ACI Worldwide to pay $25M for illegally processing mortgage payments

Unauthorized transactions impacted nearly 500,000 homeowners serviced by Mr. Cooper 

ACI Worldwide and one of its subsidiaries, ACI Payments, agreed to pay a $25 million civil penalty for illegally processing $2.3 billion in unauthorized mortgage payments from nearly 500,000 homeowners serviced by Mr. Cooper two years ago.  

The Consumer Financial Protection Bureau (CFPB) issued a consent order against the company on Tuesday for improperly initiating the transactions in April 2021, which opened homeowners to overdraft and insufficient funds fees from their financial institutions.

In response, ACI said it consented to the order “without admitting any wrongdoing to avoid the expense and distraction of litigation.” 

Meanwhile, Mr. Cooper said it’s “aligned with the agency’s approach to identifying our prior vendor’s mishandling of our customers’ critical information and taking appropriate actions as a preventative measure against similar future events.”

The case began in 2021 when the CFPB said it was looking into a situation with Mr. Cooper for making unauthorized withdrawals from borrower accounts during a weekend. Mr. Cooper soon pointed the finger at its vendor ACI Worldwide. 

“The CFPB’s investigation found that ACI perpetrated the 2021 Mr. Cooper mortgage fiasco that impacted homeowners across the country,” CFPB director Rohit Chopra said in a statement. “While borrower accounts have now been fixed, we are penalizing ACI for its unlawful actions that created headaches for hundreds of thousands of borrowers.”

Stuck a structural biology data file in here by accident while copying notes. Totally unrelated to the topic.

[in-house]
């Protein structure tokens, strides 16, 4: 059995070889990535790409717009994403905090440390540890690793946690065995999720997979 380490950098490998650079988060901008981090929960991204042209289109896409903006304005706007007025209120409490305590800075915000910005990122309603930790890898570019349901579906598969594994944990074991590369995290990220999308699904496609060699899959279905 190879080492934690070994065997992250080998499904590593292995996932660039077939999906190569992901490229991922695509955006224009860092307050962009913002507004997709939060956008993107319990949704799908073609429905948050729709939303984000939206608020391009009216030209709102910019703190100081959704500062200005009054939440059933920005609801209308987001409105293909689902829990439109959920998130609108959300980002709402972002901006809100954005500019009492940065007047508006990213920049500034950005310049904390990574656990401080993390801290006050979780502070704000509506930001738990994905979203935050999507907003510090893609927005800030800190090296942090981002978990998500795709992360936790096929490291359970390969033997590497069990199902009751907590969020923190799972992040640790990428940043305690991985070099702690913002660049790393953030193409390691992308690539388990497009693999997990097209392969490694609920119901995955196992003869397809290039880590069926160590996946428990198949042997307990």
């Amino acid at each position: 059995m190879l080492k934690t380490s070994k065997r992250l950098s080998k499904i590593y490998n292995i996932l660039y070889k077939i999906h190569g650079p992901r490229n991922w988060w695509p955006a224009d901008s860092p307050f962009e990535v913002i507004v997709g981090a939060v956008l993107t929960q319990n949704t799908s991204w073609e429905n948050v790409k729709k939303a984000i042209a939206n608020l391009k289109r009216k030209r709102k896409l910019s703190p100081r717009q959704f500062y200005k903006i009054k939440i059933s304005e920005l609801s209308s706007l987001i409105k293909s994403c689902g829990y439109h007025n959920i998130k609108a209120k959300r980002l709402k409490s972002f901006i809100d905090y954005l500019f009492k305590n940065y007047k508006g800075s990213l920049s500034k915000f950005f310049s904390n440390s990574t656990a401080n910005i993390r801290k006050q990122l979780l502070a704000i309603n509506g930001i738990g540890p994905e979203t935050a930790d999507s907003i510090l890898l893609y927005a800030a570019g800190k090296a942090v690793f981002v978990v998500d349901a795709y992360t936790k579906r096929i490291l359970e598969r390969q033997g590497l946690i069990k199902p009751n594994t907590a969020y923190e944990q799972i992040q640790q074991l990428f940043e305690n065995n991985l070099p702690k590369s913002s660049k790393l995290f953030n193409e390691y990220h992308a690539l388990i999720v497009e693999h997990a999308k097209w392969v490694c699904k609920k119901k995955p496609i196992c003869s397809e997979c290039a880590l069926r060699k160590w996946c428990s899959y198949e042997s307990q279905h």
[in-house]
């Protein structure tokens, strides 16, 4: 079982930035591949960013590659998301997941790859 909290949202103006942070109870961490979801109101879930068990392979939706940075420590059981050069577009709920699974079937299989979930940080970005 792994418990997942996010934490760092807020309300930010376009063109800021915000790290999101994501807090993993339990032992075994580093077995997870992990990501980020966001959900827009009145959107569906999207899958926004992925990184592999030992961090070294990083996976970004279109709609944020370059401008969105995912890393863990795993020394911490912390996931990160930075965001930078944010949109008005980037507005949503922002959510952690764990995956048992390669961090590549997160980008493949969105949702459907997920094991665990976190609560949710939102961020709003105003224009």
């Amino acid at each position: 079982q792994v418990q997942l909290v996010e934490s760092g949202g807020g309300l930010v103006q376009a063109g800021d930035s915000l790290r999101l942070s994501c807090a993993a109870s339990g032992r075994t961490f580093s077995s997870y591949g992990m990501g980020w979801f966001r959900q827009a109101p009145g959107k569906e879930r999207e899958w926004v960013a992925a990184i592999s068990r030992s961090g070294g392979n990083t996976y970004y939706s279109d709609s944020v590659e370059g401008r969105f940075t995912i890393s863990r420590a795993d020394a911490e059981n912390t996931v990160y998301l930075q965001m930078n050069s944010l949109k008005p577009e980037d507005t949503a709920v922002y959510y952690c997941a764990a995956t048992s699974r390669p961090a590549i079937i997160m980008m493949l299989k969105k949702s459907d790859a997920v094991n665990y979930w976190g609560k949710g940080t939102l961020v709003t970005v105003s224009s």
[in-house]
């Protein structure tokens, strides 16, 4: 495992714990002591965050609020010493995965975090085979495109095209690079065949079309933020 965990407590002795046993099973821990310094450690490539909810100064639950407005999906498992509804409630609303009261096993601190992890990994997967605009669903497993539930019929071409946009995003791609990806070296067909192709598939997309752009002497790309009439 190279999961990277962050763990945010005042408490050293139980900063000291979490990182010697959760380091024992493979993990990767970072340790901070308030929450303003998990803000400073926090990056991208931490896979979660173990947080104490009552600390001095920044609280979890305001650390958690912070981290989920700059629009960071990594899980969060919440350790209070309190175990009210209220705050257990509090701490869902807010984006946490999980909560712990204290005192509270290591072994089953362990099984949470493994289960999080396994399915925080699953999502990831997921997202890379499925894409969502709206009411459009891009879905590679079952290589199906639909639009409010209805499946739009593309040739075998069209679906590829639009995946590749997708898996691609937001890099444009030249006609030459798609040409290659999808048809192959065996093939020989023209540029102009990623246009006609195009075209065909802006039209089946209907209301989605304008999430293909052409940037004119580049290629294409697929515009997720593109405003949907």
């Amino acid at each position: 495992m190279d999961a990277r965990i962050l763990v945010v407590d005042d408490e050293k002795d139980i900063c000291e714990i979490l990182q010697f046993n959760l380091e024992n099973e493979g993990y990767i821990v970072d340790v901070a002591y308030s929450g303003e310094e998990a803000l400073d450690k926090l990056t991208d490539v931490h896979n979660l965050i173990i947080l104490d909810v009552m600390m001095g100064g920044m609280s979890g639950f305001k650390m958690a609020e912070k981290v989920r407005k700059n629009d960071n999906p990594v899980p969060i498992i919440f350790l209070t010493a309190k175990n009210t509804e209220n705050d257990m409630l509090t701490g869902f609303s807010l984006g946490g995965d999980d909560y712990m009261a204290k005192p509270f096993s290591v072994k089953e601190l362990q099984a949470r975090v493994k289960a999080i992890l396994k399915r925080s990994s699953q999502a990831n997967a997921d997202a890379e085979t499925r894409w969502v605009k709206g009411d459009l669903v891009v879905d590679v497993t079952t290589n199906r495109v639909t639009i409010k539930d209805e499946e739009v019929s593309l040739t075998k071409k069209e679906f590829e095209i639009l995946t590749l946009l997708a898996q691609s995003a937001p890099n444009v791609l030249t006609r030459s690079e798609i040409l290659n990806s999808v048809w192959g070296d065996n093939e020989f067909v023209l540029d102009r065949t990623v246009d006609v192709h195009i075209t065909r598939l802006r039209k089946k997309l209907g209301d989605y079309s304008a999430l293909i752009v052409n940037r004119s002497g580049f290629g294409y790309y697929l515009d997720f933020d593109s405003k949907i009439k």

According to the CFPB, ACI conducted tests of its platform in April 2021, but instead of using deidentified or dummy data, it used actual consumer data from Mr. Cooper’s clients, such as names and bank account details. In total, ACI initiated around 1.4 million ACH withdrawals. 

On Saturday, April 24, 2021, homeowners noticed inaccuracies in their account balances. For example, around 7,300 borrowers had their available balances reduced by more than $10,000 overnight, the CFPB said.

In a statement, ACI said that the consent order is related to the “previously disclosed” inadvertent transmission of ACH files to its network during a test of the recently acquired Speedpay bill payment platform in April 2021.

“An internal review determined that ACI’s policies and procedures were not followed. ACI took swift action to reverse the ACH entries and prevent any consumer loss. At all times during and after the error, consumers’ money and personal information remained safe,” the company wrote in a statement.   

ACI also settled a consumer class action arising from the error in May. The company expects most of the costs will be covered by third parties in both the consent order and the lawsuit. 

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